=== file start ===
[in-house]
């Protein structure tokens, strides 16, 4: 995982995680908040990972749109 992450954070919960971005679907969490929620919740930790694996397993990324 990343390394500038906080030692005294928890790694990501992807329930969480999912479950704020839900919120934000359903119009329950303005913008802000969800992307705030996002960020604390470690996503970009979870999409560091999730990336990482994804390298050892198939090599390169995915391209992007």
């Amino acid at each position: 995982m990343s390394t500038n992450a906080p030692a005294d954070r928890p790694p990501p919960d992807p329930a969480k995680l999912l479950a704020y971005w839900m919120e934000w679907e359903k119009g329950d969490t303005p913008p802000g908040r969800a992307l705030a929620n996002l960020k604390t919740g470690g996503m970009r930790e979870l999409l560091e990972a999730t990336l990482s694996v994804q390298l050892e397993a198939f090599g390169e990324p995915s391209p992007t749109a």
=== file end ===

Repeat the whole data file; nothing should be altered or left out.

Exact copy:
[in-house]
């Protein structure tokens, strides 16, 4: 995982995680908040990972749109 992450954070919960971005679907969490929620919740930790694996397993990324 990343390394500038906080030692005294928890790694990501992807329930969480999912479950704020839900919120934000359903119009329950303005913008802000969800992307705030996002960020604390470690996503970009979870999409560091999730990336990482994804390298050892198939090599390169995915391209992007």
């Amino acid at each position: 995982m990343s390394t500038n992450a906080p030692a005294d954070r928890p790694p990501p919960d992807p329930a969480k995680l999912l479950a704020y971005w839900m919120e934000w679907e359903k119009g329950d969490t303005p913008p802000g908040r969800a992307l705030a929620n996002l960020k604390t919740g470690g996503m970009r930790e979870l999409l560091e990972a999730t990336l990482s694996v994804q390298l050892e397993a198939f090599g390169e990324p995915s391209p992007t749109a």